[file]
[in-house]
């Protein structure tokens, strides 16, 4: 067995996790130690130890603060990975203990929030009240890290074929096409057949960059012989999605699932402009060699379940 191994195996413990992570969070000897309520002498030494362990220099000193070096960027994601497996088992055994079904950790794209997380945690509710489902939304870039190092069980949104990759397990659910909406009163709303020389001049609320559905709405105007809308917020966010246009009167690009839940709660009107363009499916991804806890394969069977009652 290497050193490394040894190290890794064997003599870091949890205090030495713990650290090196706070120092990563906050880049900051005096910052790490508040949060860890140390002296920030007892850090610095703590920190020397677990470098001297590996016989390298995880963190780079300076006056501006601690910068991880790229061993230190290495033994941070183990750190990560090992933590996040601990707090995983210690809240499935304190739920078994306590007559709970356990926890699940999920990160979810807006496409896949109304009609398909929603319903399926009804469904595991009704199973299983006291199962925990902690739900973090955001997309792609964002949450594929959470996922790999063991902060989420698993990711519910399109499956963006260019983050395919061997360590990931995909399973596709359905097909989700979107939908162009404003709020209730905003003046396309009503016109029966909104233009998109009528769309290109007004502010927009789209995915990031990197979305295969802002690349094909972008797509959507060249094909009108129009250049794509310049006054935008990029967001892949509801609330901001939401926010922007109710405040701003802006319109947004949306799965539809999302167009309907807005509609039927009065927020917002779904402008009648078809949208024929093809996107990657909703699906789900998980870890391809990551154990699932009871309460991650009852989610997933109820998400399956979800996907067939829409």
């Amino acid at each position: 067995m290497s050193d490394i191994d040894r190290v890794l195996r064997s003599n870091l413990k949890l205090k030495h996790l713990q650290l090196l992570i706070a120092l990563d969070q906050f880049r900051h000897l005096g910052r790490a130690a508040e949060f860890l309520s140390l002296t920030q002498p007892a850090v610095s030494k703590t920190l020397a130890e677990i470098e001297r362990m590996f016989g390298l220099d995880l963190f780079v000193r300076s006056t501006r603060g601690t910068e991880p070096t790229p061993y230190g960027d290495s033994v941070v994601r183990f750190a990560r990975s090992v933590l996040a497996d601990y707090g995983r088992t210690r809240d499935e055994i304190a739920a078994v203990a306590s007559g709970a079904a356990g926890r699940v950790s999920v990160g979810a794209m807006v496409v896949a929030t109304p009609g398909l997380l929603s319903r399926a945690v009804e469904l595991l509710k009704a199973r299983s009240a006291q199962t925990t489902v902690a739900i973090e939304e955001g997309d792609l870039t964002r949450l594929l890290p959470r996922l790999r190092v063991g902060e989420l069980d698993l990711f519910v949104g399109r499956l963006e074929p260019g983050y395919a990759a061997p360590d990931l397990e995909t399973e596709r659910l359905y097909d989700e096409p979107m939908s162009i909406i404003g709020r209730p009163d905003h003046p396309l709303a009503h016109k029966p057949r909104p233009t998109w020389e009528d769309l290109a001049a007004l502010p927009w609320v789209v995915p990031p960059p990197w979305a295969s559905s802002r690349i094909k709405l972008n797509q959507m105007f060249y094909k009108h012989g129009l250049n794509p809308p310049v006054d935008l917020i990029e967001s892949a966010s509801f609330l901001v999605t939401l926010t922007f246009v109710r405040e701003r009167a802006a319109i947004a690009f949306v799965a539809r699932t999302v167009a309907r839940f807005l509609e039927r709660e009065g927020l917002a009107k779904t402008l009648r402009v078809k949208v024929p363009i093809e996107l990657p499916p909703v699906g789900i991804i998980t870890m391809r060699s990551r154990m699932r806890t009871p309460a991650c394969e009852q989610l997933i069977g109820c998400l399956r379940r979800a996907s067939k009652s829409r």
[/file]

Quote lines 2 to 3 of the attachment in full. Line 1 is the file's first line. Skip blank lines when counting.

């Protein structure tokens, strides 16, 4: 067995996790130690130890603060990975203990929030009240890290074929096409057949960059012989999605699932402009060699379940 191994195996413990992570969070000897309520002498030494362990220099000193070096960027994601497996088992055994079904950790794209997380945690509710489902939304870039190092069980949104990759397990659910909406009163709303020389001049609320559905709405105007809308917020966010246009009167690009839940709660009107363009499916991804806890394969069977009652 290497050193490394040894190290890794064997003599870091949890205090030495713990650290090196706070120092990563906050880049900051005096910052790490508040949060860890140390002296920030007892850090610095703590920190020397677990470098001297590996016989390298995880963190780079300076006056501006601690910068991880790229061993230190290495033994941070183990750190990560090992933590996040601990707090995983210690809240499935304190739920078994306590007559709970356990926890699940999920990160979810807006496409896949109304009609398909929603319903399926009804469904595991009704199973299983006291199962925990902690739900973090955001997309792609964002949450594929959470996922790999063991902060989420698993990711519910399109499956963006260019983050395919061997360590990931995909399973596709359905097909989700979107939908162009404003709020209730905003003046396309009503016109029966909104233009998109009528769309290109007004502010927009789209995915990031990197979305295969802002690349094909972008797509959507060249094909009108129009250049794509310049006054935008990029967001892949509801609330901001939401926010922007109710405040701003802006319109947004949306799965539809999302167009309907807005509609039927009065927020917002779904402008009648078809949208024929093809996107990657909703699906789900998980870890391809990551154990699932009871309460991650009852989610997933109820998400399956979800996907067939829409």
């Amino acid at each position: 067995m290497s050193d490394i191994d040894r190290v890794l195996r064997s003599n870091l413990k949890l205090k030495h996790l713990q650290l090196l992570i706070a120092l990563d969070q906050f880049r900051h000897l005096g910052r790490a130690a508040e949060f860890l309520s140390l002296t920030q002498p007892a850090v610095s030494k703590t920190l020397a130890e677990i470098e001297r362990m590996f016989g390298l220099d995880l963190f780079v000193r300076s006056t501006r603060g601690t910068e991880p070096t790229p061993y230190g960027d290495s033994v941070v994601r183990f750190a990560r990975s090992v933590l996040a497996d601990y707090g995983r088992t210690r809240d499935e055994i304190a739920a078994v203990a306590s007559g709970a079904a356990g926890r699940v950790s999920v990160g979810a794209m807006v496409v896949a929030t109304p009609g398909l997380l929603s319903r399926a945690v009804e469904l595991l509710k009704a199973r299983s009240a006291q199962t925990t489902v902690a739900i973090e939304e955001g997309d792609l870039t964002r949450l594929l890290p959470r996922l790999r190092v063991g902060e989420l069980d698993l990711f519910v949104g399109r499956l963006e074929p260019g983050y395919a990759a061997p360590d990931l397990e995909t399973e596709r659910l359905y097909d989700e096409p979107m939908s162009i909406i404003g709020r209730p009163d905003h003046p396309l709303a009503h016109k029966p057949r909104p233009t998109w020389e009528d769309l290109a001049a007004l502010p927009w609320v789209v995915p990031p960059p990197w979305a295969s559905s802002r690349i094909k709405l972008n797509q959507m105007f060249y094909k009108h012989g129009l250049n794509p809308p310049v006054d935008l917020i990029e967001s892949a966010s509801f609330l901001v999605t939401l926010t922007f246009v109710r405040e701003r009167a802006a319109i947004a690009f949306v799965a539809r699932t999302v167009a309907r839940f807005l509609e039927r709660e009065g927020l917002a009107k779904t402008l009648r402009v078809k949208v024929p363009i093809e996107l990657p499916p909703v699906g789900i991804i998980t870890m391809r060699s990551r154990m699932r806890t009871p309460a991650c394969e009852q989610l997933i069977g109820c998400l399956r379940r979800a996907s067939k009652s829409r």